NEW YORK (Reuters) - A judge has dismissed London Metal Exchange Ltd as a defendant from U.S. antitrust litigation accusing banks and commodity companies of conspiring to drive up aluminum prices by restricting supply, hurting manufacturers and purchasers.
In a decision made public on Tuesday, U.S. District Judge Katherine Forrest in Manhattan concluded that the LME was an “organ” of the UK government, and therefore immune from the lawsuit under the Foreign Sovereign Immunities Act.
Forrest acknowledged that her decision may at first glance seem “somewhat surprising and counterintuitive,” noting that the LME is a privately-held, for-profit company subject to extensive regulation.
But she said the relevant case law “tips decidedly” toward a grant of immunity, noting that the LME is required by law to perform “the decidedly public function of market regulation.”
Established in 1877, the LME was bought in December 2012 by Hong Kong Exchanges and Clearing Ltd. The LME said more than 80 percent of non-ferrous metals futures business is transacted on its platforms, totaling $14.6 trillion in 2013.
The decision does not affect other defendants in the case, which include the large mining company Glencore Plc, Goldman Sachs Group Inc, JPMorgan Chase & Co, and various commodity trading, metals mining and metals warehousing companies.
It is nonetheless a setback for the commercial and consumer plaintiff groups, as well as other entities pursuing the class-action case.
They accused the defendants of having conspired since May 2009 to drive up aluminum prices by hoarding supply, causing delays, known as queues, of up to 16 months to fill orders.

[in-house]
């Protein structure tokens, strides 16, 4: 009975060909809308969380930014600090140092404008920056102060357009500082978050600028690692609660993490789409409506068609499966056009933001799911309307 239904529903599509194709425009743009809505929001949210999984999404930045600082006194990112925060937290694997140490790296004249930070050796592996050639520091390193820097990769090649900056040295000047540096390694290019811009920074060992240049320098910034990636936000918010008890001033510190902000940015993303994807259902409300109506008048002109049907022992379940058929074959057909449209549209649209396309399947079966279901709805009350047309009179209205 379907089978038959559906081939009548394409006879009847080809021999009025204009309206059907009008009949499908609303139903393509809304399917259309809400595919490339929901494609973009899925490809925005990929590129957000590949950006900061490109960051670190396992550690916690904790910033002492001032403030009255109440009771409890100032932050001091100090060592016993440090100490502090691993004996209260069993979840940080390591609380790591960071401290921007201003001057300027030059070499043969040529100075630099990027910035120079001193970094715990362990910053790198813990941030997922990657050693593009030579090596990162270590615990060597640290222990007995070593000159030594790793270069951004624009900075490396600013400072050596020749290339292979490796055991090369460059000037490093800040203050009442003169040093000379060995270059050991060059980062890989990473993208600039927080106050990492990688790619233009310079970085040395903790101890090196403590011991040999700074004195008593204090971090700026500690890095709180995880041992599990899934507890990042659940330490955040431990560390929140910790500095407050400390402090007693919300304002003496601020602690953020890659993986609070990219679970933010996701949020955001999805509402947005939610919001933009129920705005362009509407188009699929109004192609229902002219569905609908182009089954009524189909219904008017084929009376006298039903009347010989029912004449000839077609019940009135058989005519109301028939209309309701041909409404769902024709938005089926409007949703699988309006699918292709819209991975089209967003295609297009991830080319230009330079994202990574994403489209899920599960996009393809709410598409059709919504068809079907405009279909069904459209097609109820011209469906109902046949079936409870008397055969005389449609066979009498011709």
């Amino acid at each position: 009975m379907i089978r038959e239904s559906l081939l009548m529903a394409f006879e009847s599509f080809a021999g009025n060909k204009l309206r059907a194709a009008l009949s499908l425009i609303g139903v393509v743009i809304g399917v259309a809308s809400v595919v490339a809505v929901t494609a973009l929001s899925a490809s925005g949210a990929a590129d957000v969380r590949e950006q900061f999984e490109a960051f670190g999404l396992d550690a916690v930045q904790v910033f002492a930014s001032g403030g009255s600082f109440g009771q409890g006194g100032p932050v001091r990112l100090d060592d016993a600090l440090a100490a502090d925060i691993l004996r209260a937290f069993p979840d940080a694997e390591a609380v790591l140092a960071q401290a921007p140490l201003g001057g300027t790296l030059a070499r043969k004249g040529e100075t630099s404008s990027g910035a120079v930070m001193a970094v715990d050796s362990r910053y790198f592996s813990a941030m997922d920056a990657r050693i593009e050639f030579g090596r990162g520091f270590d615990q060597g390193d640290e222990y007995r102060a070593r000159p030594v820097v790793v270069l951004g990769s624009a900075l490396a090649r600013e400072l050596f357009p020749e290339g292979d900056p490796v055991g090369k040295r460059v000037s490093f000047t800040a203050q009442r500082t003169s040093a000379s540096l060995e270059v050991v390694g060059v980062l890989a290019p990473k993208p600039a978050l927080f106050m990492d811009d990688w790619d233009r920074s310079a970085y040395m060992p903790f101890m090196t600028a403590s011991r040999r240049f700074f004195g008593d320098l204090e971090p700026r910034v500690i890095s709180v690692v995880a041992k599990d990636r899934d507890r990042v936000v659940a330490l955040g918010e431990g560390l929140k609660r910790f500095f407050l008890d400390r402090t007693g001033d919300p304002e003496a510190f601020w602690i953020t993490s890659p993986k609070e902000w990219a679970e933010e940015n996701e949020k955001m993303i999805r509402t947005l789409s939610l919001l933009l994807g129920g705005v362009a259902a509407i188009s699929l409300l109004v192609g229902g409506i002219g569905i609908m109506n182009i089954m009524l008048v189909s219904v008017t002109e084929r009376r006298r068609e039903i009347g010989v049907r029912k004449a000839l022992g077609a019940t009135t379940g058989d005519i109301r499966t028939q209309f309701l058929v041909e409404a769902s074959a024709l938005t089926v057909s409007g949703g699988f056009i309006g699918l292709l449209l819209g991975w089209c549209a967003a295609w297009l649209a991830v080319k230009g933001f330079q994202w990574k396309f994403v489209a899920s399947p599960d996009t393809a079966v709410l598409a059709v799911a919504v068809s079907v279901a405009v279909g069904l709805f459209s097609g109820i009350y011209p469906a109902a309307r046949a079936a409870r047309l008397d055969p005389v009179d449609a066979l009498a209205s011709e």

The LME allegedly profited illegally from its share of the higher storage revenue collected by the warehouses, plaintiffs have said. It does not own the warehouses or metal stored there.
Christopher Lovell, a partner at Lovell Stewart Halebian Jacobson representing some plaintiffs, said there will be an appeal.
“Although the opinion is reasoned, plaintiffs’ position is that the court believed that it was constrained by precedent,” he said.
The LME in a statement said it was pleased with the decision. “We continue to take action to manage queue-related issues in accordance with our obligations,” it added.
Margaret Zwisler, a partner at Latham & Watkins representing the LME, had told Forrest during oral argument in June that the LME’s main job under UK law was to maintain an orderly market in metals, including by consulting with market participants through a process similar to processes used by U.S. government agencies.
Forrest oversees 26 lawsuits that were combined before her last December. Her decision is dated Aug. 25.
The case is In re: Aluminum Warehousing Antitrust Litigation, U.S. District Court, Southern District of New York, No. 13-md-02481.
Reporting by Jonathan Stempel in New York; Additional reporting by Josephine Mason; Editing by Lisa Von Ahn and Tom Brown